Background: Air travel is believed to be a risk factor for pulmonary embolism, but the relation between pulmonary embolism and distance flown has not been documented. The aim of this study was to investigate whether the duration of air travel is related to the risk of pulmonary embolism.
Methods: From November 1993 to December 2000, we systematically reviewed all cases of pulmonary embolism requiring medical care on arrival at France's busiest international airport. Data on the geographic origins of all flights and the numbers of passengers were collected in order to evaluate the incidence of pulmonary embolism per 1 million passenger arrivals as a function of the distance traveled.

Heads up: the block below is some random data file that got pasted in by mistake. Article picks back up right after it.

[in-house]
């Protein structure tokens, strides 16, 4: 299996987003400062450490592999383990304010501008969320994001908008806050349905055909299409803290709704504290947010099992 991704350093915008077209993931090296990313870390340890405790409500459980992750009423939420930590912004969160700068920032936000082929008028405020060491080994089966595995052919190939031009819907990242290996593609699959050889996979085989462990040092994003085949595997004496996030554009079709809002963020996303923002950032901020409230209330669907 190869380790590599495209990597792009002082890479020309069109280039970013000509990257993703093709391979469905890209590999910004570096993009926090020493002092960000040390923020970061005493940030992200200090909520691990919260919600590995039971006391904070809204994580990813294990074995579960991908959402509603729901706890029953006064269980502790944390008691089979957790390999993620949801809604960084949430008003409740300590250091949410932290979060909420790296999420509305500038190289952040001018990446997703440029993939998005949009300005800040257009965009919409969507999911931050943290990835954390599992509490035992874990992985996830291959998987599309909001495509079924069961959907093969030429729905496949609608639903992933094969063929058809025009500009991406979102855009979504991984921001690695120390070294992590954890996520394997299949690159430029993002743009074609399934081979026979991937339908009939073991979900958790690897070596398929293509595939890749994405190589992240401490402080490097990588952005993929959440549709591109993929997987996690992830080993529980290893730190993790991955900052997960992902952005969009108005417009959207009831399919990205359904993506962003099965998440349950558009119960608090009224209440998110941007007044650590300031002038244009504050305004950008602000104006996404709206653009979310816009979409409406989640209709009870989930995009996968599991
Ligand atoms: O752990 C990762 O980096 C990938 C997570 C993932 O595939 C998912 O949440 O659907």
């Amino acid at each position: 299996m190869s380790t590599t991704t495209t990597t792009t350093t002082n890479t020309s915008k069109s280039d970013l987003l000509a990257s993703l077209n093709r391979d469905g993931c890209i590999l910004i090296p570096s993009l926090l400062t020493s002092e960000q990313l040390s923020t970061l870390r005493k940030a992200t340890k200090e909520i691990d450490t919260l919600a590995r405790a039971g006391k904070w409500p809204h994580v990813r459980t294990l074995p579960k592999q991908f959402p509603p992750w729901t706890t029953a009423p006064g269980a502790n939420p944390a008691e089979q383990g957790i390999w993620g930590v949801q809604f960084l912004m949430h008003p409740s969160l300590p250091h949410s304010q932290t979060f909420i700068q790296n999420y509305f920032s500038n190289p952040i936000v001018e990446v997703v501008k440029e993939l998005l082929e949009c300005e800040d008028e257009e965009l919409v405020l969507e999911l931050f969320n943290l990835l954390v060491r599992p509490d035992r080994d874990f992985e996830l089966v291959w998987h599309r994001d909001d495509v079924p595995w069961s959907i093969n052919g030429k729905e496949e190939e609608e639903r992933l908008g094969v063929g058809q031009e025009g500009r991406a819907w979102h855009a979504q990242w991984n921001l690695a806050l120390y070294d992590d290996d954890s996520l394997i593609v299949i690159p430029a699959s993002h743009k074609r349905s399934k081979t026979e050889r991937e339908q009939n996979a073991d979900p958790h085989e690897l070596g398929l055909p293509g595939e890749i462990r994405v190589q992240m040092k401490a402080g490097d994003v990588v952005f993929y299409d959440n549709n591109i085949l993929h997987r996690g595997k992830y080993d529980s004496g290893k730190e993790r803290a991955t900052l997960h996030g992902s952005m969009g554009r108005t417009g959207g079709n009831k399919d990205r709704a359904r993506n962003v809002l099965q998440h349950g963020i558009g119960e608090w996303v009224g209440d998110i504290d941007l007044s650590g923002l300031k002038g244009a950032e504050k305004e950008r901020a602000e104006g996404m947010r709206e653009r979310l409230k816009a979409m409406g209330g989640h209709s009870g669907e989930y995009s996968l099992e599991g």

Results: A total of 135.29 million passengers from 145 countries or other areas arrived at Charles de Gaulle Airport during the period of the study, of whom 56 had confirmed pulmonary embolism. The incidence of pulmonary embolism was much higher among passengers traveling more than 5000 km (3000 mi) (1.5 cases per million, as compared with 0.01 case per million among those traveling less than 5000 km). The incidence of pulmonary embolism was 4.8 cases per million for those traveling more than 10,000 km (6000 mi).
Conclusions: A greater distance traveled is a significant contributing risk factor for pulmonary embolism associated with air travel.